In 1859, Fort Larned was opened. Its purpose was to protect western mail routes, the Santa Fe Trail freighters, and the settlers that were moving into the area. For years many American Indian tribes had lived along the route of the Santa Fe Trail. These included the Kiowa, Apache, Comanche, Arapaho, and Cheyenne. Once the traders began moving through their lands and settlers followed, the fighting between the two increased. Not only were the tribes losing their homelands, but also the buffalo were being killed. The freighters (large wagons) heavily loaded with trade goods became easy prey. Oft en they had large herds of horses with them, which were valued prizes for the Indians.
After many requests from the freighters, the United States government responded by building a series of forts along the trail to offer protection. Fort Larned was one of these. Other forts built along the trail in Kansas included Fort Zarah, located to the northeast and Fort Dodge to the southwest. Fort Hays located about 60 miles north was nearer the railroad route that eventually replaced the wagons on the Santa Fe Trail. The buildings at Fort Larned were constructed from sandstone blocks. Unlike some other forts, no wall surrounded it for protection. The fort was located on the Dry Route of the Santa Fe Trail, which follows the Pawnee Fork of the Arkansas River. It was just a few miles north of the Wet Route, which follows the Arkansas River.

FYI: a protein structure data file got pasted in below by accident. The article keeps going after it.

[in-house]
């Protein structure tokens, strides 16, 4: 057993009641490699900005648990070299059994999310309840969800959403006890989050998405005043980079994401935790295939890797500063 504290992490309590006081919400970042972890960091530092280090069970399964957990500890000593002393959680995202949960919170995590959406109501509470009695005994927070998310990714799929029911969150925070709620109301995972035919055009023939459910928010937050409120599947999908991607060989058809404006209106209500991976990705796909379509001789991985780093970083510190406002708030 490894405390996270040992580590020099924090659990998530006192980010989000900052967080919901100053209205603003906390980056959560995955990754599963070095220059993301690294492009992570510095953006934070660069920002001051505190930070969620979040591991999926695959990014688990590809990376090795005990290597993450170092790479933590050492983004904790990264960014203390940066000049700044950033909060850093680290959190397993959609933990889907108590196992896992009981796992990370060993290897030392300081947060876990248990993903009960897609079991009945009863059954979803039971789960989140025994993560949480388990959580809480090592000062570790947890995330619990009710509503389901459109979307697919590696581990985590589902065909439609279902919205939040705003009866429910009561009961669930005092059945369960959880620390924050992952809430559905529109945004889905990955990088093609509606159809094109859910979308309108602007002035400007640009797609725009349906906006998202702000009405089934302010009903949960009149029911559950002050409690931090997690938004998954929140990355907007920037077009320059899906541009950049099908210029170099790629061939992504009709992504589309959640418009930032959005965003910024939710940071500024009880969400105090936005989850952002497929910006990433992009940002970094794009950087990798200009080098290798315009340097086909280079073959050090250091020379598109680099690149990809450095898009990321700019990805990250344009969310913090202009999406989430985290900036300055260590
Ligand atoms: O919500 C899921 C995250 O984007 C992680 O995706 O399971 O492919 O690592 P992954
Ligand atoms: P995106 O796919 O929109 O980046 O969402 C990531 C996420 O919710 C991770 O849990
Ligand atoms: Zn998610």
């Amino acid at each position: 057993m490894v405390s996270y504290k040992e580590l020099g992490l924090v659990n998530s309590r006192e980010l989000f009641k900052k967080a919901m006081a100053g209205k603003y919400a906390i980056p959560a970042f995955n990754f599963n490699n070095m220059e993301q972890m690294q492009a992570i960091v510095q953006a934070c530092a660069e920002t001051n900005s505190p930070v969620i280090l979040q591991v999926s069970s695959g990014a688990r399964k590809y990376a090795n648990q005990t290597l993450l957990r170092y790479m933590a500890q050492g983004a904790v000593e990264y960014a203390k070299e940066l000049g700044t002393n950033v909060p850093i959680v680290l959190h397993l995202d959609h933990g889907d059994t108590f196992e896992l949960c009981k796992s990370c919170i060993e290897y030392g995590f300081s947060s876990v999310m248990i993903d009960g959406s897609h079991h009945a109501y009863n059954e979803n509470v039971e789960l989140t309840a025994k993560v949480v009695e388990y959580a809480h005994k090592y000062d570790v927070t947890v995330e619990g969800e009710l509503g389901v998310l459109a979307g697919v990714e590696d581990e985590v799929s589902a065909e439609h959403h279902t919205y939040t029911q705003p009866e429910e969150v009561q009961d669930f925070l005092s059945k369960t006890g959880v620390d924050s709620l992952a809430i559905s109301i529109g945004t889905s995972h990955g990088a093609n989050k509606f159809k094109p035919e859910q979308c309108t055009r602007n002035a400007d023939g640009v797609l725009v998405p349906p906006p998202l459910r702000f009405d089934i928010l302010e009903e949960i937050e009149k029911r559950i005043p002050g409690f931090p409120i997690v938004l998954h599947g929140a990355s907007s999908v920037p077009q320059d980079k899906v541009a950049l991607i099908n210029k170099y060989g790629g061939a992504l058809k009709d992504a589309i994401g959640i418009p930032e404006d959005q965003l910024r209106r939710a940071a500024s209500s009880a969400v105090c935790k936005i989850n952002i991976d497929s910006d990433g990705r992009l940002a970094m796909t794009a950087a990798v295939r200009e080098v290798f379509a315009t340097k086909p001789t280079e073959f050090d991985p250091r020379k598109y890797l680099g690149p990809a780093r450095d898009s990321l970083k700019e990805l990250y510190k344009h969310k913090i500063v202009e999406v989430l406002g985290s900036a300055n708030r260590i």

Fort Larned’s troops patrolled the Santa Fe Trail for seventy miles in either direction from the fort. Sometimes, the soldiers escorted wagon trains down the Trail to try to prevent attacks. Major John C. McFerran reported, “It is a proper place for a military post, and should be the depot of supplies for any troops acting against Indians on that line.” As the railroad crossed Kansas, the fort was no longer needed. It was closed in 1878. Today, Fort Larned is a National Historic Site and a unit of the National Park System.